Readers of this blog will know I am keenly interested in promoting shortwave radio as both an important information source and a means of defense against government-controlled media access. A recent report in the British publication The Telegraph revealed there have been several tests run by the Russian government to see if the Internet could be shut down should a political need arise. This should not really come as a surprise since China has done the same thing in the past, but it does point once again to the limits of any system dependent on wires. I realize the majority
The auroral activity and geomagnetic storm activity continues this week as the sun has developed a coronal hole. This giant hole is allowing solar winds to be sent hurtling our way, with a large enough stream scientists are predicting we may be in for a week of heightened geomagnetic activity. An image from our solar observation posts shows the hole, with the superimposed white arrows showing normal solar wind activity and the breaks, or hole, which will allow the winds to come our way. Normally the sun's activities cause the solar winds to bend back down on themselves as the
Thanks to a blog posting over at SWLing.com I just found out Heathkit is back and about to release their first build-it-yourself kit, with the promise of many more to come. Heathkit, for those who may not be familiar with the name, was a legendary producer of kit radios (and TVs, and even computers) long ago. As great as the kits were, the instruction manuals were like an electronics course in themselves. While I missed out on that experience during my misspent youth, I have often thought I might someday buy an assembled radio from that time and pair it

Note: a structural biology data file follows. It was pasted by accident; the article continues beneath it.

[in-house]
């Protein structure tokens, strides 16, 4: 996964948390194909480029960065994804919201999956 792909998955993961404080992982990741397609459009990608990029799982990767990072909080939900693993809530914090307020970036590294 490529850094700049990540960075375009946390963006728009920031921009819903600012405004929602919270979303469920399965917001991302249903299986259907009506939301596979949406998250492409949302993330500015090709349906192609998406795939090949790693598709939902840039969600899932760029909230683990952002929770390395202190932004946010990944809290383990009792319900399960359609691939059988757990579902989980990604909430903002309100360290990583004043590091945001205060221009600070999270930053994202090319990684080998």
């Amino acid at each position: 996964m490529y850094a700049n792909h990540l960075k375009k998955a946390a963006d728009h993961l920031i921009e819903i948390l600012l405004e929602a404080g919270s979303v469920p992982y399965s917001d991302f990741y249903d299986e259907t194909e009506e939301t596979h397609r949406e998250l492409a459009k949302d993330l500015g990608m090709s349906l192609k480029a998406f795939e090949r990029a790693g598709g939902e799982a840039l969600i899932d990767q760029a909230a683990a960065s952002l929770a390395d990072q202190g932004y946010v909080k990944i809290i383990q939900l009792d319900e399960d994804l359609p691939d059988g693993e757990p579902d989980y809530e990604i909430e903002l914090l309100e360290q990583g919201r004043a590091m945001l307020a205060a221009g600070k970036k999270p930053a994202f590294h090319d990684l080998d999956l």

At the risk of sounding redundant, another article about Internet control has motivated me to once again emphasize the importance of shortwave radio. An article at ECN magazine gives an excellent report about Russia's attempts to control the flow of information available to Russian citizens. While I will not reproduce the whole article here, I will highlight a few of the more salient points, and encourage you to read the full article entitled, "Kremlin Sets Out To Extend Control Over The Russian Internet" available here. ------ Galina Timchenko recalls how proud she felt when the Russian news website she edited